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The Effect of Nurses’s Experiences with DNR Orders on Their Knowledge and Attitudes Concerning the Withdrawal of Life-sustaining Treatment

Sun Ja Kim 1 김현숙 1 채영 1 Wonjeong Kim 1 Ji Sook Kang 1

1원광대학교

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ABSTRACT

This study was designed to investigate how nurses’ experiences with DNR orders affects their knowledge of, and attitudes toward, the withdrawal of life-sustaining medical treatment. After receiving IRB approval, the 245 nurses who agreed to participate in this study completed a self-report questionnaire. The collected data were analyzed with PASW 18.0, which was used to measure frequency, percentage, mean, standard deviation, t-test, ANOVA and Pearson correlation coefficients. The major findings of this study were as follows. 1) The percentage of participants who had some experience with DNR orders was 35.1%. 2) The knowledge score concerning the withdrawal of life-sustaining treatment for nurses with DNR experience was significantly higher than that for nurses without DNR experience (t=2.319, p=0.021). 3) There was no significant difference in attitudes toward the withdrawal of life-sustaining treatment between the two groups of nurses. However, there were significant differences between the two groups on respect for family’s CPR decisions. 4) Higher knowledge scores were significantly related to lower attitude scores (r=-0.250, p<0.001) for the withdrawal of life-sustaining treatment. Nurses with DNR experience have greater knowledge about the withdrawal of life-sustaining treatment than nurses without such experience. Attitudes toward the withdrawal of life-sustaining treatment between these two groups of nurses differ only partially.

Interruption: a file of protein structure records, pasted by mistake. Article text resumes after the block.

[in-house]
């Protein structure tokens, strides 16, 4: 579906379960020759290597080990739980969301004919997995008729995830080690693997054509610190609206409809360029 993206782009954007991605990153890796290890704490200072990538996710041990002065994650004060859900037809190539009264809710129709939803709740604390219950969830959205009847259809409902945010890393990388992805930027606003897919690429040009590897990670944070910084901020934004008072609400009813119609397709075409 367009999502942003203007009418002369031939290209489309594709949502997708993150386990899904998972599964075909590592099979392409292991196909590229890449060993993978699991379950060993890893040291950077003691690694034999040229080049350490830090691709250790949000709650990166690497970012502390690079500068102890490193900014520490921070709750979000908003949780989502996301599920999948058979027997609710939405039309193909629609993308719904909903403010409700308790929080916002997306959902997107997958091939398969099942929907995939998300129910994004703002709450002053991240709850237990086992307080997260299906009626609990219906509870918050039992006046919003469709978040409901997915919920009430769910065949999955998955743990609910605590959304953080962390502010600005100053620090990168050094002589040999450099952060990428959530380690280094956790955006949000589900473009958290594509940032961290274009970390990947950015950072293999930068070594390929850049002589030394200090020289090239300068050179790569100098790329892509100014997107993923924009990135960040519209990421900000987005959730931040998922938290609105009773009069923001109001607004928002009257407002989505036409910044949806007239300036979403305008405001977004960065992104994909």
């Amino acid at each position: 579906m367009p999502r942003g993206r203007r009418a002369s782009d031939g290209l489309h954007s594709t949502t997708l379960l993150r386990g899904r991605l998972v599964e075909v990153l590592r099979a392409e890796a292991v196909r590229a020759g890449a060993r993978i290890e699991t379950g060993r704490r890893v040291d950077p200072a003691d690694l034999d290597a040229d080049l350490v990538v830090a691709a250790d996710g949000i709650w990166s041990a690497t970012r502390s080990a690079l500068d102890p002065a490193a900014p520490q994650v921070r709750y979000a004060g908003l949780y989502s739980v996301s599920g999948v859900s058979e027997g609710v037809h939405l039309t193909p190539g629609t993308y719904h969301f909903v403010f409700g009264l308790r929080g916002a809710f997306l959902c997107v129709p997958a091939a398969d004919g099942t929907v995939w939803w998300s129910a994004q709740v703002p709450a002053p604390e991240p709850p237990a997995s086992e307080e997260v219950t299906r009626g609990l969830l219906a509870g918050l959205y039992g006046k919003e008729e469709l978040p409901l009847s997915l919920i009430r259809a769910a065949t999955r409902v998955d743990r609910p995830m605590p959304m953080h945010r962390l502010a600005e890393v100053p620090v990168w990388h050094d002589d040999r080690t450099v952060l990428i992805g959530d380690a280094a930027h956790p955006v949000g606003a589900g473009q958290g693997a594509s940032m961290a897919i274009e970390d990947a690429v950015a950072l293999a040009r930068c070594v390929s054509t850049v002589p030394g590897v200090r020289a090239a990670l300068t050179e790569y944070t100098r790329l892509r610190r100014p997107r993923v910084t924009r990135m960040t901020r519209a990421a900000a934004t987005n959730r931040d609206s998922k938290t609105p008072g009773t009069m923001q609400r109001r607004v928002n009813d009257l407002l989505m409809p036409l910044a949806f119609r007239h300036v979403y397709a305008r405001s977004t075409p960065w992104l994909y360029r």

Citation status

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